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Kobe or Dwight? That's the question the Los Angeles Lakers might have to ask themselves today if they don't believe Dwight Howard will re-sign with the Lakers as a free agent this summer because of his reported icy relationship with Kobe Bryant.
Since a sign-and-trade deal would be unlikely, the Lakers risk Howard's leaving after the season for nothing -- unless they deal him by the 3 p.m. ET deadline. So despite general manager Mitch Kupchak's insistence that the team will not trade Howard, the Lakers have to at least discuss the possibility internally. And that might come down to a choice between Howard or Bryant.
If the Lakers don't decide now, Howard likely will have the leverage this summer to force a decision, if he wants to -- teams such as Dallas, Atlanta and Houston are reportedly eager to bid for his talents when he reaches free agency. If Howard has other good options, he can tell the Lakers: Kobe or me.
Although the Lakers cannot trade Bryant without his consent (Bryant has a no-trade provision in his contract), they can twist his arm. At the same time, Bryant has a type of leverage, too, as by far the most popular Laker since Magic Johnson and an iconic superstar.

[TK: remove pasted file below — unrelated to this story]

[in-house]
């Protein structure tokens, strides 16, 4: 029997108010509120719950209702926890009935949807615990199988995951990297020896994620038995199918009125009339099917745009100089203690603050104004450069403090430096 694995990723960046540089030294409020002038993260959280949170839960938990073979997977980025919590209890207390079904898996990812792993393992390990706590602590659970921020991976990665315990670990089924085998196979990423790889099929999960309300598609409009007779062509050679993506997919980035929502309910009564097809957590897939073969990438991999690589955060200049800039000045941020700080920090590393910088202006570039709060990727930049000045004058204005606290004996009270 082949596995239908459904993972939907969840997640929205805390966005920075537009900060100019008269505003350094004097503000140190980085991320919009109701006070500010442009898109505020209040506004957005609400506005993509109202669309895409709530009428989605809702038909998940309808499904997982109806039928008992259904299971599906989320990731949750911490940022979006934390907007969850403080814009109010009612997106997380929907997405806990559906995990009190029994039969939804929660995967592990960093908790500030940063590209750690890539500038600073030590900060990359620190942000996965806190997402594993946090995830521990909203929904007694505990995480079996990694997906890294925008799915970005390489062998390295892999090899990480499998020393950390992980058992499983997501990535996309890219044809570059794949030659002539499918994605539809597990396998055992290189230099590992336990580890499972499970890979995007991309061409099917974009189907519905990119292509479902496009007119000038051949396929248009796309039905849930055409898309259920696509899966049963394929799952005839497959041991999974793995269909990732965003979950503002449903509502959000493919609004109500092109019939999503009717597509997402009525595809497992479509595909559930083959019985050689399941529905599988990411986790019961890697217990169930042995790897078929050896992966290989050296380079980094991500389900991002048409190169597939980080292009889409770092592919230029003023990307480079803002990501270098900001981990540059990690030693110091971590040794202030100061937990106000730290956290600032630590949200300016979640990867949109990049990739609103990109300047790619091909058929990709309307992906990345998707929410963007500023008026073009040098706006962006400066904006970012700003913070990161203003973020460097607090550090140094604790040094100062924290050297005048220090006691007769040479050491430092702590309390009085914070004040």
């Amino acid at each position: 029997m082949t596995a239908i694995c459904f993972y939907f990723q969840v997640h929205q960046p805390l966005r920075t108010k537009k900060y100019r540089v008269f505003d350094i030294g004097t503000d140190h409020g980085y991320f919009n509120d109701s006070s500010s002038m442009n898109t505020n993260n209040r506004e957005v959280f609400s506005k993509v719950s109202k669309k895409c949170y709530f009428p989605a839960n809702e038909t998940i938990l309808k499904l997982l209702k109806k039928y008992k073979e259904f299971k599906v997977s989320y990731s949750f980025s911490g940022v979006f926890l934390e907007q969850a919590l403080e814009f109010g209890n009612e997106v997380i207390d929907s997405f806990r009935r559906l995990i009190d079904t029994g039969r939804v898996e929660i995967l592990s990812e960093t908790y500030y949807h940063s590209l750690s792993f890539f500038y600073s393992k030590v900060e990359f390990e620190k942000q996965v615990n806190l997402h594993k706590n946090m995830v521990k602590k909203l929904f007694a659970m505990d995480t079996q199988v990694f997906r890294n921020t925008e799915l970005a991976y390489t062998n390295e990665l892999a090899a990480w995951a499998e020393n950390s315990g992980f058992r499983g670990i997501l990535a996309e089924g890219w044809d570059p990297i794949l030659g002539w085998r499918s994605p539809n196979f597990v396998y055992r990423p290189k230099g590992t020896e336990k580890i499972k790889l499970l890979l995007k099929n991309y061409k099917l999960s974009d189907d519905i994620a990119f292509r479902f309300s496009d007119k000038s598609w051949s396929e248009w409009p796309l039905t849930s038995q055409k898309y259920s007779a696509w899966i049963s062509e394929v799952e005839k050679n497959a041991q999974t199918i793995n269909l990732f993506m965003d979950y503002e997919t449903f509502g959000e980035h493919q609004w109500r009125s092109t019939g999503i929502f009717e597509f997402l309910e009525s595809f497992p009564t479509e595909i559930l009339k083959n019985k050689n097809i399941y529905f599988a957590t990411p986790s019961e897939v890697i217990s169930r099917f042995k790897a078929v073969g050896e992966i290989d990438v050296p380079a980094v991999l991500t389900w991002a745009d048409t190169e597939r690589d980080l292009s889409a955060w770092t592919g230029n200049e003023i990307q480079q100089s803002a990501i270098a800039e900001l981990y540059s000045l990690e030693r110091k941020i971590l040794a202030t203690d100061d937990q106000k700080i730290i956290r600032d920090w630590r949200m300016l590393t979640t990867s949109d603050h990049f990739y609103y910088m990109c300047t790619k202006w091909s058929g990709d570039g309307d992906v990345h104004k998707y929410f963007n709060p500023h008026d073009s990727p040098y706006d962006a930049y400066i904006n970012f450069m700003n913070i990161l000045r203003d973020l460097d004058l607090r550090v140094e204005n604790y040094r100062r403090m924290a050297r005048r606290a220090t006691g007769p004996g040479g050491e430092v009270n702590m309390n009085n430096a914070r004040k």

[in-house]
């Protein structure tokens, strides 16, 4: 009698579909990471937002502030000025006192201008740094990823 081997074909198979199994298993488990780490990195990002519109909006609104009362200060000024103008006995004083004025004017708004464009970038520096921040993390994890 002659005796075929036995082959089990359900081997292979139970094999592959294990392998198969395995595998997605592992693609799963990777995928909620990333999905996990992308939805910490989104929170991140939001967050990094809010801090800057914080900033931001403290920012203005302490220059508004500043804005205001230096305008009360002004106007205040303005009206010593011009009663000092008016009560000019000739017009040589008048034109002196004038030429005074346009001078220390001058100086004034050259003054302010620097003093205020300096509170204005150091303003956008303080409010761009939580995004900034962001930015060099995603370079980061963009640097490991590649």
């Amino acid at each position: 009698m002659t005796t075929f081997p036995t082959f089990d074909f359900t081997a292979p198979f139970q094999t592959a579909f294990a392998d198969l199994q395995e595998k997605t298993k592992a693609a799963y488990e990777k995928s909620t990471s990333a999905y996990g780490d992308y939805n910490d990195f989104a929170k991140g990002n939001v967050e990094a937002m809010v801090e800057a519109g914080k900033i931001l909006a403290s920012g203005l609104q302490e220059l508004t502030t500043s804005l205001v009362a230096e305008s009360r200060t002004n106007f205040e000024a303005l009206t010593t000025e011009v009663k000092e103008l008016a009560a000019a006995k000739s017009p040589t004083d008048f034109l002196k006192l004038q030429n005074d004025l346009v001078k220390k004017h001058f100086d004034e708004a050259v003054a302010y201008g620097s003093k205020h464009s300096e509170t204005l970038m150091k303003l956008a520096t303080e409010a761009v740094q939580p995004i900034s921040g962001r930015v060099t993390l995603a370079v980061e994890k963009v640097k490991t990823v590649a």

But if Howard insists that the Lakers get rid of Bryant, they can -- the Lakers still have their amnesty rights, and Bryant is due to make more than $30 million next season, the last year of his contract. The Lakers would still have to pay him, but such a move might allow them to avoid the luxury tax, which would save them his entire salary in 2013-14 and tens of millions of dollars over the long term by dodging the stiffer "repeater" tax penalties in the new collective bargaining agreement.
Looming over everything is the summer of 2014. That's when the Lakers have timed the expiration of every contract on the books except Steve Nash's, giving them the opportunity to bid on a free-agent class that just happens to be headlined by one LeBron James.
The summer of 2010, when James signed with Miami, taught us two things about max free agency. First, star players are more likely to sign with teams that have cap space rather than working sign-and-trades to teams over the cap. Second, they want to land somewhere with an established star such as the Heat's Dwyane Wade to maximize their chances of winning championships.
For the Lakers to answer the "Kobe or Dwight?" question, they need to decide which player will be a better player and bigger lure in 2014. Let's explore.
The case for Dwight
This is obvious, right? When confronted with a choice between a 27-year-old star in his prime and an aging 34-year-old legend, the younger player is the right choice every time. Besides sentiment, there's nothing to favor Bryant over Howard going forward.
At best, Bryant has maybe three years left as an elite player; even his idol, Michael Jordan, was no longer capable of playing at an elite level when he returned to the NBA at age 38. And Jordan didn't have nearly the wear and tear Bryant carries on his knees after entering the league directly out of high school. Bryant is already 13th in NBA history in minutes played. All the trips to Germany in the world can't entirely offset the effects of aging, and Howard likely will still be an All-Star when Bryant heads off to retirement.